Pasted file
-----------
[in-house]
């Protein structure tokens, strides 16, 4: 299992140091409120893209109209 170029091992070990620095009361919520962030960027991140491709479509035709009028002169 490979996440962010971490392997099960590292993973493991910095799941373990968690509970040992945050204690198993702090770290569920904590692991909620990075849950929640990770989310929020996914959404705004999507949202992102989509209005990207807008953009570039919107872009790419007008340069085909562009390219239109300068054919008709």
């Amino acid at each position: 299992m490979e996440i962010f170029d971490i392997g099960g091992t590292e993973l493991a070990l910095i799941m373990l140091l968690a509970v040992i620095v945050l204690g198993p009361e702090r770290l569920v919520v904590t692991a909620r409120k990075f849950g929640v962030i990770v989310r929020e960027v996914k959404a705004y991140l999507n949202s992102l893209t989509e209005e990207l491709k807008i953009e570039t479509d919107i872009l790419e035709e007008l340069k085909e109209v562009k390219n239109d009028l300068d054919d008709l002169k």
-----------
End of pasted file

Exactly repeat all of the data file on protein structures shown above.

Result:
[in-house]
């Protein structure tokens, strides 16, 4: 299992140091409120893209109209 170029091992070990620095009361919520962030960027991140491709479509035709009028002169 490979996440962010971490392997099960590292993973493991910095799941373990968690509970040992945050204690198993702090770290569920904590692991909620990075849950929640990770989310929020996914959404705004999507949202992102989509209005990207807008953009570039919107872009790419007008340069085909562009390219239109300068054919008709």
């Amino acid at each position: 299992m490979e996440i962010f170029d971490i392997g099960g091992t590292e993973l493991a070990l910095i799941m373990l140091l968690a509970v040992i620095v945050l204690g198993p009361e702090r770290l569920v919520v904590t692991a909620r409120k990075f849950g929640v962030i990770v989310r929020e960027v996914k959404a705004y991140l999507n949202s992102l893209t989509e209005e990207l491709k807008i953009e570039t479509d919107i872009l790419e035709e007008l340069k085909e109209v562009k390219n239109d009028l300068d054919d008709l002169k």